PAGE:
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chaos in negative resistance

Discussion in 'Electronics Homework Help' started by bhuvanesh, Feb 4, 2014.

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  1. bhuvanesh

    bhuvanesh

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    Aug 29, 2013
    we know voltage divider bias circuit gives the fraction of the input voltage.i seen in a book that with choosing any one of the resistance has negative ,we achieve amplification.what does that negative resistance mean.how does it affect the circuit.explain me basically
     
  2. (*steve*)

    (*steve*) ¡sǝpodᴉʇuɐ ǝɥʇ ɹɐǝɥd Moderator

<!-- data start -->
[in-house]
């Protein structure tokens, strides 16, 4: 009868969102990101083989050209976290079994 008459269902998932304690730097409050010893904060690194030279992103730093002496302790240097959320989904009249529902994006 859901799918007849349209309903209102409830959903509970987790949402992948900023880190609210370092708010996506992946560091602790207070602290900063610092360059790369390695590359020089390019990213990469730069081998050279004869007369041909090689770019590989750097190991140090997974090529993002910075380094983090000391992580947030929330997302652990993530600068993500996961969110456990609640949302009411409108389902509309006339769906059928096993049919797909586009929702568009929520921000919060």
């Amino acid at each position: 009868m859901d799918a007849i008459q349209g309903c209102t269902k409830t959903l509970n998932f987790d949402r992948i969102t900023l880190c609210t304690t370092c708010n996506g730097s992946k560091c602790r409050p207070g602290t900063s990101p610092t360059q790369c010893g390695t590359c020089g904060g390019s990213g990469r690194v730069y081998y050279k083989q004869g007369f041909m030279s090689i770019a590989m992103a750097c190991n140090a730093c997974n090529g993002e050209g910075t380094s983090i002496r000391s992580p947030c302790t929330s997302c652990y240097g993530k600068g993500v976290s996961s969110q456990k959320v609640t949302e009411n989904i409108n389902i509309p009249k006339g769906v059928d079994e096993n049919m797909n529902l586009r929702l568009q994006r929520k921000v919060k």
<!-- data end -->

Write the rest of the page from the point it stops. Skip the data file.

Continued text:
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    Jan 21, 2010
    Negative resistance is a characteristic of a circuit whereby the current required (or demanded) goes up as the voltage goes down.

    A common example is a PC power supply. If your mains voltage dips, the current drawn from the mains increases to maintain the same power to the load. In general this is a characteristic of a switch mode power supply.

    You cannot actually buy a negative resistance resistor though :) Circuits which exhibit this behaviour are generally more complex than a simple 2 terminal device.

    Having said that, some semiconductors exhibit negative resistance characteristics over a small range of voltages and/or currents. The classical example is the tunnel diode.

    A tunnel diode is a two terminal device that can amplify.

    There's plenty of information if you Google for "negative resistance".
     
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